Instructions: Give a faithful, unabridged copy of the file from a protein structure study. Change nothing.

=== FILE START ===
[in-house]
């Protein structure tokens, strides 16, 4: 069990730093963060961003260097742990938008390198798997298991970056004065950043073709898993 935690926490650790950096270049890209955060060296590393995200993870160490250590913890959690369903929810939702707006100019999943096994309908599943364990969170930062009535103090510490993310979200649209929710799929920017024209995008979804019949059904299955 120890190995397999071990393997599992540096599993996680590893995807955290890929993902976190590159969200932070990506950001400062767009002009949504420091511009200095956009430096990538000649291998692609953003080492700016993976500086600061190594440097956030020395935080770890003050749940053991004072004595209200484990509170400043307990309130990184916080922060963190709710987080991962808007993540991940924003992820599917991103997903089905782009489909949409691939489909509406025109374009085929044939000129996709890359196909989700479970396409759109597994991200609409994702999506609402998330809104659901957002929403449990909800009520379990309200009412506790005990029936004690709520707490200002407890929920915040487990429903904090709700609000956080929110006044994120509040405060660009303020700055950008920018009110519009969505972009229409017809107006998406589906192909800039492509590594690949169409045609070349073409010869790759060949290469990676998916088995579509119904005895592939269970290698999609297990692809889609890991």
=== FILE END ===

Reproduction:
[in-house]
């Protein structure tokens, strides 16, 4: 069990730093963060961003260097742990938008390198798997298991970056004065950043073709898993 935690926490650790950096270049890209955060060296590393995200993870160490250590913890959690369903929810939702707006100019999943096994309908599943364990969170930062009535103090510490993310979200649209929710799929920017024209995008979804019949059904299955 120890190995397999071990393997599992540096599993996680590893995807955290890929993902976190590159969200932070990506950001400062767009002009949504420091511009200095956009430096990538000649291998692609953003080492700016993976500086600061190594440097956030020395935080770890003050749940053991004072004595209200484990509170400043307990309130990184916080922060963190709710987080991962808007993540991940924003992820599917991103997903089905782009489909949409691939489909509406025109374009085929044939000129996709890359196909989700479970396409759109597994991200609409994702999506609402998330809104659901957002929403449990909800009520379990309200009412506790005990029936004690709520707490200002407890929920915040487990429903904090709700609000956080929110006044994120509040405060660009303020700055950008920018009110519009969505972009229409017809107006998406589906192909800039492509590594690949169409045609070349073409010869790759060949290469990676998916088995579509119904005895592939269970290698999609297990692809889609890991």